• Compliance with Ukraine/Russia-related sanctions goes beyond list screening and requires an understanding of your customers, their owners, and, in some cases, counterparties. U.S. sanctions extend to entities that are 50% or more, directly or indirectly, owned by one or more parties on the SDN list. The UK and EU also prohibit dealings with entities owned or controlled, directly or indirectly, by designated persons. Historically, the designation of Russian companies, as well as oligarchs, resulted in the need to identify and block property for parties not otherwise listed. It is likely that new sanctions would similarly result in entities being blocked by operation of law. The sanctions extend beyond the borders of Russia and Ukraine considering that entities with locations worldwide are the subject of sanctions. Understanding your customers, ultimate beneficial owners, ultimate end-users, and operational jurisdiction helps anticipate potential exposure to current or future sanctions.
  • To the extent Russia recognizes additional Ukrainian independent territories or seizes additional territories, the United States will likely extend E.O. 14065 to include those territories as covered territories. It is possible that OFAC would issue contemporaneous general licenses as it did in connection with Donetsk and Luhansk that would allow for U.S. persons to wind down activity and limit exposure.
  • Multinational companies cannot rely upon complying with U.S. sanctions administered by OFAC alone. While the U.S., UK, and EU have been closely coordinating potential sanctions actions, the scope and timing of the actions will vary. Carrying out an effective sanctions compliance program requires a detailed understanding of all applicable regimes to ensure compliance. Asian economies, like Japan and South Korea, have also imposed sanctions on Russia, which adds to the layers of the sanctions regime and regional complexity.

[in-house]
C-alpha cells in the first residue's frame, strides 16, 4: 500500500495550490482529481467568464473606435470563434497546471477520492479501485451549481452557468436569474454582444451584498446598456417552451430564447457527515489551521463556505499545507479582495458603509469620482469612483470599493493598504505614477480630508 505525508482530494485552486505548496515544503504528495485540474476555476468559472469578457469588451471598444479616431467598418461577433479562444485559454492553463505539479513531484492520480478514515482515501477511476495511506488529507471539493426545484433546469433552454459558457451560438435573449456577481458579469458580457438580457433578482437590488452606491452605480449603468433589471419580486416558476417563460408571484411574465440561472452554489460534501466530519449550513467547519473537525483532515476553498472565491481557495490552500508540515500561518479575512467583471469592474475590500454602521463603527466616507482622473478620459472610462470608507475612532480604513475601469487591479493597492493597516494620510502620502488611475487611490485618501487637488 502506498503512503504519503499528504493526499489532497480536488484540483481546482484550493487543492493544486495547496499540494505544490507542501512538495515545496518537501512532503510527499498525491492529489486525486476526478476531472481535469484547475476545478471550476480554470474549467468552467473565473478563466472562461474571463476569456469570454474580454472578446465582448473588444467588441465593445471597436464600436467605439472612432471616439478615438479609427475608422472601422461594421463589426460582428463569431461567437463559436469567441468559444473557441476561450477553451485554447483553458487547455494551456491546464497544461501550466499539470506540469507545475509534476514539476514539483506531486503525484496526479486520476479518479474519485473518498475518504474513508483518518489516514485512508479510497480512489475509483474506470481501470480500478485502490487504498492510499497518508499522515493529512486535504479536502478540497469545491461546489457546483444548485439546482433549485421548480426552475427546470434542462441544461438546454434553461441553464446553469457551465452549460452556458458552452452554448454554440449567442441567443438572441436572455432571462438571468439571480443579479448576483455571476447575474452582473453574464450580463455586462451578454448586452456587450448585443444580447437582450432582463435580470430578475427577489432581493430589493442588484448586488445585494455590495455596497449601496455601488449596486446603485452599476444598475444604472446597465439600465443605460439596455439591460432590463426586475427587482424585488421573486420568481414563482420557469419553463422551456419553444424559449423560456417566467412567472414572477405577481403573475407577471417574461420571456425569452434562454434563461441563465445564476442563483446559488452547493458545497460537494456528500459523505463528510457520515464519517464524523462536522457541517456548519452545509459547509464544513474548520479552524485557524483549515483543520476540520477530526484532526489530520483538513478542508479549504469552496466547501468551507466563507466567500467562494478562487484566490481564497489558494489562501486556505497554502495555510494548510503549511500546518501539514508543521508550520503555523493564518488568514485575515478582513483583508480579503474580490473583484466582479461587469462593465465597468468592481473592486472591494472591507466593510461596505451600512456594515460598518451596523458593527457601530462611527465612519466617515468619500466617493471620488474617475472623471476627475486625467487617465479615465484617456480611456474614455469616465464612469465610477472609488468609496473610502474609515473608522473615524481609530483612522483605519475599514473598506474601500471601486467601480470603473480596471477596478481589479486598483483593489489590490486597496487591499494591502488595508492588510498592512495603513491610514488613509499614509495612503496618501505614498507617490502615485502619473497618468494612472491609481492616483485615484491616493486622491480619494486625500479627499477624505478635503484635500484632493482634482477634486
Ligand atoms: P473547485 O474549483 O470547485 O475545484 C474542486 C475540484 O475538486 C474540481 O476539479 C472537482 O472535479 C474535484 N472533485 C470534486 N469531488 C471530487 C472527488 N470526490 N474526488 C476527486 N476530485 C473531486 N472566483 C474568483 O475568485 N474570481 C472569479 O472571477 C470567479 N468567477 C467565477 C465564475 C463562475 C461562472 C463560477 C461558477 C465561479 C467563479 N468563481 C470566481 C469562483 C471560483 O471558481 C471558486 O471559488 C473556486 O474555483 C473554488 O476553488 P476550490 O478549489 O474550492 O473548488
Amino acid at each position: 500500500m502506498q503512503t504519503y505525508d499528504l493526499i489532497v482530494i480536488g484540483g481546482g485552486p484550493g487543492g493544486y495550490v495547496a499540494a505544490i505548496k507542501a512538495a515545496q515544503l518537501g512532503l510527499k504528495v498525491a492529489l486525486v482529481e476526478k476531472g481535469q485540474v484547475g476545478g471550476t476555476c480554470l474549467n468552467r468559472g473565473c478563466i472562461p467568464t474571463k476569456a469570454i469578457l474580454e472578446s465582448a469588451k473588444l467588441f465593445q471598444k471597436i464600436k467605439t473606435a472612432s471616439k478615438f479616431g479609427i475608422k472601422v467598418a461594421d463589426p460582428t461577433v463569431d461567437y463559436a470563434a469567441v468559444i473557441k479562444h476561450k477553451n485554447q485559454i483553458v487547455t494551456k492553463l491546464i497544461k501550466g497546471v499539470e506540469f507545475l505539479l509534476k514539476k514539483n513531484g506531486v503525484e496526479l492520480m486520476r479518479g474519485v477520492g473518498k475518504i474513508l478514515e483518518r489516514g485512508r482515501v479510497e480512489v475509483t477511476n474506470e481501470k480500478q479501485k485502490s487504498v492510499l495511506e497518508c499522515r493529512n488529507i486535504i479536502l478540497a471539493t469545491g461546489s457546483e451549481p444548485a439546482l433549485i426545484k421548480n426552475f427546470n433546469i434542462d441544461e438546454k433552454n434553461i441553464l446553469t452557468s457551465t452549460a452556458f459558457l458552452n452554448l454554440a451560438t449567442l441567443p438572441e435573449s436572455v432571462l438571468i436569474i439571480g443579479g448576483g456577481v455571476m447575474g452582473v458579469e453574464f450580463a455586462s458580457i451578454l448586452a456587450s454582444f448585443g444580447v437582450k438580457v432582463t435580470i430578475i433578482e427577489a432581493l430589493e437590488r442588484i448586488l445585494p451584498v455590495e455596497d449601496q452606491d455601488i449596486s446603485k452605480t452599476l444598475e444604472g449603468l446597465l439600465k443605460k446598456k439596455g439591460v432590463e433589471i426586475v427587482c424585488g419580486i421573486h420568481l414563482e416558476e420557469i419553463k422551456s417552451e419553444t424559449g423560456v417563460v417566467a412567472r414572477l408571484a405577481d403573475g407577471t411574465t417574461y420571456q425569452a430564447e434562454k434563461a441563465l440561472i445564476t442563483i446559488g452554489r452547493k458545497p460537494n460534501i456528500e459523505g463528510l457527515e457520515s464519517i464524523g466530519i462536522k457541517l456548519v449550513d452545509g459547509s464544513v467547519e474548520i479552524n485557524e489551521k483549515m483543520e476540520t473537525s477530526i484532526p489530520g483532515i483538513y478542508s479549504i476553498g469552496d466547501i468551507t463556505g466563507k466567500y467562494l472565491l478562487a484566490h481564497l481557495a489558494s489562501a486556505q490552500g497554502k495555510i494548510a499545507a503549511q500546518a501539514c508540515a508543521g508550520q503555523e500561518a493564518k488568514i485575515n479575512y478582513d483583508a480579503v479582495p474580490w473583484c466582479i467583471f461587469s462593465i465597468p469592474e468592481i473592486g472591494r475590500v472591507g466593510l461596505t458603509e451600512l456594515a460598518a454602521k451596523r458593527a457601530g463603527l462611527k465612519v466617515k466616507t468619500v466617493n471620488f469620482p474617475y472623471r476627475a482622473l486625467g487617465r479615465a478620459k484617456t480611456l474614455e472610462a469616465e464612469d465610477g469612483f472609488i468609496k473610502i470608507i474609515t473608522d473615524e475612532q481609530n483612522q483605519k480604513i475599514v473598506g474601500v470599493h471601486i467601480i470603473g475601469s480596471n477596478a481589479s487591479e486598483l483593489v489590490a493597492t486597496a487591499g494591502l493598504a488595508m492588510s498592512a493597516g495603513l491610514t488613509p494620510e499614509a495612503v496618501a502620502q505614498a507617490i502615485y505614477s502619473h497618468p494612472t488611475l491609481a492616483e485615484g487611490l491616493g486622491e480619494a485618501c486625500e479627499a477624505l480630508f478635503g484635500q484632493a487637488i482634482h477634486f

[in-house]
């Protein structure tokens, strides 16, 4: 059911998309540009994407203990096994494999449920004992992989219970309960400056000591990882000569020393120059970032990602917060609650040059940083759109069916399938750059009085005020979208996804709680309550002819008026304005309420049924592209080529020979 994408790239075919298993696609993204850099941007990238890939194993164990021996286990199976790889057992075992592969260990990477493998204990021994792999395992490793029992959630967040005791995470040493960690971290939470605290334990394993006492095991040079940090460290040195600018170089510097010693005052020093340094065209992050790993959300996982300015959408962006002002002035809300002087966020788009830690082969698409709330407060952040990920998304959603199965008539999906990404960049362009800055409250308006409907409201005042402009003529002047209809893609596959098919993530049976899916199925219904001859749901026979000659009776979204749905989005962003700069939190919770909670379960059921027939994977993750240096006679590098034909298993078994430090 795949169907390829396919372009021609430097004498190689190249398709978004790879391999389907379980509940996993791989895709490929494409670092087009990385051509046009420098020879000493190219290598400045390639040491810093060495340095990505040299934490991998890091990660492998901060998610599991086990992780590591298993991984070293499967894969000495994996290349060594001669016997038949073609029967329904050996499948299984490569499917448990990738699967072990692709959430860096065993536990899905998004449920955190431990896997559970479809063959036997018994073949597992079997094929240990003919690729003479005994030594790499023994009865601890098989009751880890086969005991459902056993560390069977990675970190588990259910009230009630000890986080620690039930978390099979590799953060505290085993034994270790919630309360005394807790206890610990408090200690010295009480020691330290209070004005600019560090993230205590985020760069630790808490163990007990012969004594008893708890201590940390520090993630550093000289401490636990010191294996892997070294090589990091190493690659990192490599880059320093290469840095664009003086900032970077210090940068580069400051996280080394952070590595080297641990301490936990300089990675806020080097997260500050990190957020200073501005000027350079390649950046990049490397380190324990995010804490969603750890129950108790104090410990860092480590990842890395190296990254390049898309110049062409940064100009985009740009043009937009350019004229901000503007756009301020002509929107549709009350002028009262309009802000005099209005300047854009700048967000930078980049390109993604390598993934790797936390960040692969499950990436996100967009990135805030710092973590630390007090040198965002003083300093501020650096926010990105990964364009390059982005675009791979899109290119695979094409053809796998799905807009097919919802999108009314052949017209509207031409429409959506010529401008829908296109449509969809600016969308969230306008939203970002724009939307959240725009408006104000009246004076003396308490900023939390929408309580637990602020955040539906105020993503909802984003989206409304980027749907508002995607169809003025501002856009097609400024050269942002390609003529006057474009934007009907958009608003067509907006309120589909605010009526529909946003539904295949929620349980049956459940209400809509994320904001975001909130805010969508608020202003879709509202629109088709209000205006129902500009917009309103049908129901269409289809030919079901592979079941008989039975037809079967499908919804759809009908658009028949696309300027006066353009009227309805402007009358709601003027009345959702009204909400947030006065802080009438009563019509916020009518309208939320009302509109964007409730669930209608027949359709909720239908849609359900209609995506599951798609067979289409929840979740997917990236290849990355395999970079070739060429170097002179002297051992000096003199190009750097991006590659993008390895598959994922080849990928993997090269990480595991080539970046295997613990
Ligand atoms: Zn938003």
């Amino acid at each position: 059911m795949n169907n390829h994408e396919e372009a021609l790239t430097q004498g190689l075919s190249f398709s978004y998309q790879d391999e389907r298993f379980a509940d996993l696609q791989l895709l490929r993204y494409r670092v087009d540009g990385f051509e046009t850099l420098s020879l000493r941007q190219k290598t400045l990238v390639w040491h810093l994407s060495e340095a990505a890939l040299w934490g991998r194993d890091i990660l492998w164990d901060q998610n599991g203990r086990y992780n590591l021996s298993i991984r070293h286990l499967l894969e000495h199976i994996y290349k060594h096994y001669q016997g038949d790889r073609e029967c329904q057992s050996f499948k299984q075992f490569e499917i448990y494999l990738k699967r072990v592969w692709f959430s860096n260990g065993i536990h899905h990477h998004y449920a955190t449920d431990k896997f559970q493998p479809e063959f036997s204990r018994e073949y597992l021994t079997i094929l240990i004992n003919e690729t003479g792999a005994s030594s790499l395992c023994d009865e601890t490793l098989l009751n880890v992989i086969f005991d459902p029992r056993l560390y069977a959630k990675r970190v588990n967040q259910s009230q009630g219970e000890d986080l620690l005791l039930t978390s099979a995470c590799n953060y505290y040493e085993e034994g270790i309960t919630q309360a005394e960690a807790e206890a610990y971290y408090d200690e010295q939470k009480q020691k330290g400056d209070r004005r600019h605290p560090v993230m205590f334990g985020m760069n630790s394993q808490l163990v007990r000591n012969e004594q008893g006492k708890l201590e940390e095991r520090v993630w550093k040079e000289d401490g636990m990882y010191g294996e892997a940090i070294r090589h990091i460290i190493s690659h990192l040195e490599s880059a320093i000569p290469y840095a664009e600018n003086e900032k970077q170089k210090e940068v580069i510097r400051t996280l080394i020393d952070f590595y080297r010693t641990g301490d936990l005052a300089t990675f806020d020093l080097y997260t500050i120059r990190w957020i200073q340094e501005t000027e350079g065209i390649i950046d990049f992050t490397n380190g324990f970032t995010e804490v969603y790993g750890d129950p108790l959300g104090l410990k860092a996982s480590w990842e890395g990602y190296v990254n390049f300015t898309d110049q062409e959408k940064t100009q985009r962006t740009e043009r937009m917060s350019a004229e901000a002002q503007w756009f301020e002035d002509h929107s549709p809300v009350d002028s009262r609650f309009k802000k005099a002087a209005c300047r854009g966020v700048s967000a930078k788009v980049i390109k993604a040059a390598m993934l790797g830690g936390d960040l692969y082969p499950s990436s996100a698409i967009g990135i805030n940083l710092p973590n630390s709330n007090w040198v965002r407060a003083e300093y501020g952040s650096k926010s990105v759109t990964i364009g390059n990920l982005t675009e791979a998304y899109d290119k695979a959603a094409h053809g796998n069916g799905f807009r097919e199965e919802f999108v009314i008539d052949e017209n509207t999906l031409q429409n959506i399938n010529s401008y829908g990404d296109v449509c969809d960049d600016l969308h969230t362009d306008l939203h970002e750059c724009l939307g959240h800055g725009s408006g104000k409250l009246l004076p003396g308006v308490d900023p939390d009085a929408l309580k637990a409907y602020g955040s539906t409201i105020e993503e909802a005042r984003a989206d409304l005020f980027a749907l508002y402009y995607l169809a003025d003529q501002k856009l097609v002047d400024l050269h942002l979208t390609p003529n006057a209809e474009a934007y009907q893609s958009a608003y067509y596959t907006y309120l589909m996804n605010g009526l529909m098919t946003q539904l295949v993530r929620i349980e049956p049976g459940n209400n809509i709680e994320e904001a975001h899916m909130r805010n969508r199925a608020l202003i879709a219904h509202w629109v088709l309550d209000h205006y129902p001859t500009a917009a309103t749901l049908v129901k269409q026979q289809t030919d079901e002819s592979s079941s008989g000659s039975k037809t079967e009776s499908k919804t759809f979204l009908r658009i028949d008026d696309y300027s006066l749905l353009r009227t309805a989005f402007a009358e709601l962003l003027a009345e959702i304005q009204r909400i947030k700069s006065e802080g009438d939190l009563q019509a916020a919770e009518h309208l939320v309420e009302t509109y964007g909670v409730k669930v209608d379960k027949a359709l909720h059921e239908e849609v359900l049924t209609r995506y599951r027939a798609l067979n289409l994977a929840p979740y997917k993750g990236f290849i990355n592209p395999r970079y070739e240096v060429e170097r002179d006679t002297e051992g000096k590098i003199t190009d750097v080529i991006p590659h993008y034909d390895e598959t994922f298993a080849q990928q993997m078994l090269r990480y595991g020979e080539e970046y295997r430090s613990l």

1 The U.S. Department of the Treasury, Office of Foreign Assets Control, (February 21, 2021),

2 The U.S. Department of the Treasury, Office of Foreign Assets Control, U.S. Treasury Announces Unprecedent &B Expansive Sanctions Against Russia, Imposing Swift and Severe Economic Costs, (February 24, 2022)

3 The U.S. Department of Treasury, Office of Foreign Assets Control, Directive 3 Under Executive Order 14024,

4 U.S. Treasury Targets Belarusian Support for Russian Invasion of Ukraine, (February 24, 2022)

5 Commerce Implements Sweeping Restrictions on Exports to Russia in Response to Further Invasion of Ukraine (February 24, 2022)

6 The U.S. Department of Treasury, Office of Foreign Assets Control, Executive Order 14039 of August 20, 2021, General License No. 4, (February 23, 2022), peesa_gl4.pdf (

7 "Germany puts a stop to Nord Stream 2, a key Russian natural gas pipeline." The New York Times. 22 February 2022.

8 European Council, EU adopts package of sanctions in response to Russian recognition of the non-government controlled areas of the Donetsk and Luhansk oblasts of Ukraine and sending of troops into the Region, (February 23, 2022),

9 U.S. Treasury Imposes Immediate Economic Costs in Response to Actions in the Donetsk and Luhansk Regions, (February 22, 2022)

10 The U.S. Department of Treasury, Office of Foreign Assets Control, Directive 1 Under Executive Order 14024, (April 15, 2021), 

11 The U.S. Department of the Treasury, Office of Foreign Assets Control, Directive 1A Under Executive Order 14024 (February 22, 2022), available at peesa_gl4.pdf (

12 UK hits Russian oligarchs and banks with targeted sanctions: Foreign Secretary's statement, (February 22, 2022),

13 The U.S. Department of the Treasury, Office of Foreign Assets Control, General License No. 17, (February 21, 2022) 

14 Russia (Sanctions) (EU Exit) (Amendment) Regulations 2022. (February 10, 2022),

The content of this article is intended to provide a general guide to the subject matter. Specialist advice should be sought about your specific circumstances.